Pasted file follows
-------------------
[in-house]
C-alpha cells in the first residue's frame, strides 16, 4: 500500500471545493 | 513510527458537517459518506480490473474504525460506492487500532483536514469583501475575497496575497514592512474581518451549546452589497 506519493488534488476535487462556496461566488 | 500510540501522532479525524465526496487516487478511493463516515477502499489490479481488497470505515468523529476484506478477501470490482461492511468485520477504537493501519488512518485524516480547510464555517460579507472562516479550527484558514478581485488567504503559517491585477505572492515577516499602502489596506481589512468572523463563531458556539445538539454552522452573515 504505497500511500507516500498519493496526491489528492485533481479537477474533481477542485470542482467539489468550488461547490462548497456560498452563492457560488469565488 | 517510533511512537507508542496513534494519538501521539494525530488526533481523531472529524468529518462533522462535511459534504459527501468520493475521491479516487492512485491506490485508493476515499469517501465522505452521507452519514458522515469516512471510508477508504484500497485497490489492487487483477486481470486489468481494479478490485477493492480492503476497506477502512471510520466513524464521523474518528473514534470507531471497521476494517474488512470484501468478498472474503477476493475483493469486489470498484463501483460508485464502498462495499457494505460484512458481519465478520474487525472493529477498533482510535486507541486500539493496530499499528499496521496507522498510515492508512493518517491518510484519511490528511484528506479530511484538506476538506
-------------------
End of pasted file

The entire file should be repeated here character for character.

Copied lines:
[in-house]
C-alpha cells in the first residue's frame, strides 16, 4: 500500500471545493 | 513510527458537517459518506480490473474504525460506492487500532483536514469583501475575497496575497514592512474581518451549546452589497 506519493488534488476535487462556496461566488 | 500510540501522532479525524465526496487516487478511493463516515477502499489490479481488497470505515468523529476484506478477501470490482461492511468485520477504537493501519488512518485524516480547510464555517460579507472562516479550527484558514478581485488567504503559517491585477505572492515577516499602502489596506481589512468572523463563531458556539445538539454552522452573515 504505497500511500507516500498519493496526491489528492485533481479537477474533481477542485470542482467539489468550488461547490462548497456560498452563492457560488469565488 | 517510533511512537507508542496513534494519538501521539494525530488526533481523531472529524468529518462533522462535511459534504459527501468520493475521491479516487492512485491506490485508493476515499469517501465522505452521507452519514458522515469516512471510508477508504484500497485497490489492487487483477486481470486489468481494479478490485477493492480492503476497506477502512471510520466513524464521523474518528473514534470507531471497521476494517474488512470484501468478498472474503477476493475483493469486489470498484463501483460508485464502498462495499457494505460484512458481519465478520474487525472493529477498533482510535486507541486500539493496530499499528499496521496507522498510515492508512493518517491518510484519511490528511484528506479530511484538506476538506